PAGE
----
where labels each of the values of in the cycle, the bar above denotes averaging over the sweeps performed at that . The value of was set to be equal to 0 in that half of the cycle with decreasing , and 1 in the other. The averages and errors were obtained by jackknife estimators over all the cycles.
A second measurement was of the cyclic response function
where the angular brackets denote averages over all measurements performed at a given coupling in the hysteresis cycle. This response function peaks twice during a cycle, at , and allows us to extract by searching for the maximum of . This procedure is the dynamical analogue of defining the transition coupling on a finite lattice, by the peak in usual response function .
The average and error were again estimated by a jackknife procedure. These measurements of have larger relative errors than . This is due to two reasons. The first is intrinsic. Since tunnellings occur at random times, there is a cycle to cycle variation in the coupling at which tunnellings occur. The other error is related to the statistics. The identification of the coercive coupling depends on the relative heights of the two peaks, and is subject to fairly strong errors. Due to these uncertainties, we decided not to use this quantity for our scaling tests.
The frequency should be identified with . However, for each , since as well as are fixed inside each set, these factors are not important when trying to check the scaling with . Furthermore, when comparing different values of , we are interested in time scales expressed directly in sweeps. Hence we shall use the convention . This is only a matter of convenience. When necessary, one should use the full definition of .
FIGURE 1
Hysteresis loop areas as functions of for the 15state Potts model on lattices. The data are for sets 1 (squares), 2 (circles) and 3 (triangles) of Table 1. The lines show the best Lorentzian fits.
For each and a set of at fixed and , we tried to fit the data on to a Lorentzian. We found that this description improves as decreases. This is illustrated in Fig. 1 for the lattice. At low frequencies, where the data deviates from the Lorentzian shape, is independent of . For large , when the data deviate from the Lorentzian shape, we fit a form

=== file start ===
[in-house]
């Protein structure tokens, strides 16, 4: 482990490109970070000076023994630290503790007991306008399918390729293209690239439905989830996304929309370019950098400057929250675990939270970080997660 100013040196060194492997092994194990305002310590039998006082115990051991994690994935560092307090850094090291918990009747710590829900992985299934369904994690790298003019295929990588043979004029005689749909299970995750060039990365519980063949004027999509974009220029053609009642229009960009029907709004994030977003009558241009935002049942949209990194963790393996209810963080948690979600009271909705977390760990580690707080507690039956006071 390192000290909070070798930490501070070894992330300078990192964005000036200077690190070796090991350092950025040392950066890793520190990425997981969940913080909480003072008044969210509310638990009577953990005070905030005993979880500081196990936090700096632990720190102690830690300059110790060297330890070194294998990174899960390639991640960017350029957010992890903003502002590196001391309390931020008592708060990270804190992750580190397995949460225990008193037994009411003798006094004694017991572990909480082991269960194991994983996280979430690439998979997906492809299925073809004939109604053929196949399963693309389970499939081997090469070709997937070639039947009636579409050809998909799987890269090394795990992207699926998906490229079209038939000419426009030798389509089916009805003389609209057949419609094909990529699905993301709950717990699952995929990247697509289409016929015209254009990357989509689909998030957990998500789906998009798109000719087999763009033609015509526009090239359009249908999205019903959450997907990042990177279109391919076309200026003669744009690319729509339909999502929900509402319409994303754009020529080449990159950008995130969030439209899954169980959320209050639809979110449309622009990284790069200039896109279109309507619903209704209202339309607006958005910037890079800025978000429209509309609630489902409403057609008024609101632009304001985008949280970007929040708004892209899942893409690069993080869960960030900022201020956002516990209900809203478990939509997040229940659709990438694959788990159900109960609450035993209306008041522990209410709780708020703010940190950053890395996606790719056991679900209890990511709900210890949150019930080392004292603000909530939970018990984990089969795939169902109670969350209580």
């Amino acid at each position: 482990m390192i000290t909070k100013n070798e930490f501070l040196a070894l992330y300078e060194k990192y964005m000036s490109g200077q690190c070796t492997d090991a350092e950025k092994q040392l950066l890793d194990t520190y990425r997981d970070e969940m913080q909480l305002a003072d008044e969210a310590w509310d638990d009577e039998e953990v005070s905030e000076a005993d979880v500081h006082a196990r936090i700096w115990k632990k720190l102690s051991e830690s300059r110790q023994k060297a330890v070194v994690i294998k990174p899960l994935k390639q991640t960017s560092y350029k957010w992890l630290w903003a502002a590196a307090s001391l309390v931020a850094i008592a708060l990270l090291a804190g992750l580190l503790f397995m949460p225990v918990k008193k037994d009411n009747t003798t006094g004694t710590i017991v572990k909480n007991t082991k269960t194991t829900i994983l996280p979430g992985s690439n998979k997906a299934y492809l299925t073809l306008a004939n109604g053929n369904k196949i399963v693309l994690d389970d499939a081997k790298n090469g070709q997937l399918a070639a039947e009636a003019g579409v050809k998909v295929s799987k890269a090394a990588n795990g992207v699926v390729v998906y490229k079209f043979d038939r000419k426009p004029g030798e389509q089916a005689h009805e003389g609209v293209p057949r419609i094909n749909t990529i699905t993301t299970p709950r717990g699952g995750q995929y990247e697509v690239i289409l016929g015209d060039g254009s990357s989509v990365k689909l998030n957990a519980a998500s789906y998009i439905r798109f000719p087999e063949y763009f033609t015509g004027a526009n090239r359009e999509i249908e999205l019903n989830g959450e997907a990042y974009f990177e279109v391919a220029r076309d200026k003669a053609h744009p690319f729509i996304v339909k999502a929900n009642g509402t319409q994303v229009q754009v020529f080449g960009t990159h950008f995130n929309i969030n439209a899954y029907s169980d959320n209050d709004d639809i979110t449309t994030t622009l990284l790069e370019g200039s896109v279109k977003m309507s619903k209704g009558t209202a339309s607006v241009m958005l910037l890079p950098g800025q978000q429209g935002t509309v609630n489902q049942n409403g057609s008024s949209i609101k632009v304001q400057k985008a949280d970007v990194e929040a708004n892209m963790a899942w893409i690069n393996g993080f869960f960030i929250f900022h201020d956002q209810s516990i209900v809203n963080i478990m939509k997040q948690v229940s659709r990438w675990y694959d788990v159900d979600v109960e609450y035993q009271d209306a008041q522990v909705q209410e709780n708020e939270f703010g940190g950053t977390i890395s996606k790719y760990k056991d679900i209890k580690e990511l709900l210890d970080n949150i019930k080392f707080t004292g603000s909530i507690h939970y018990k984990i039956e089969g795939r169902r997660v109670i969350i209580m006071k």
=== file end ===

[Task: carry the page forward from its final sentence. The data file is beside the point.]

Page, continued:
We found extremely good fits to this form and could certainly rule out any powerlaw behaviour. The data and fits are shown in Fig. 2. The fitted parameters and give estimates of — the frequency at which the loop area vanishes. Errors on were estimated from the covariance matrix between these parameters. We found good agreement between these values obtained indirectly and the direct measurements of . The scaling of with is consistent with Eq. (5), but does not provide a very stringent test. The direct measurements of are, of course, more accurate.
FIGURE 2
Hysteresis loop areas as functions of for the 15state Potts model for (filled circles), 12 (filled circles), 16 (filled squares) and 20 (open squares). The lines show the best fits.
The direct measurements of were obtained by constructing the autocorrelation function and fitting its longdistance form to an exponential. As a cross check, we measured local masses and looked for plateaus as a signal that a single mass fit over a given range was reasonable. The measurement procedure remains the same as in [9]. In all cases the fits were performed over a range which turned out to be . The errors on were, of course, reflections of the errors on the autocorrelation function. These were obtained as the dispersion between jackknife blocks. We varied the number of jackknife blocks between 5 and 25. We took the lack of sensitivity of the means and errors to the number of blocks as an indication that our error estimates are reliable.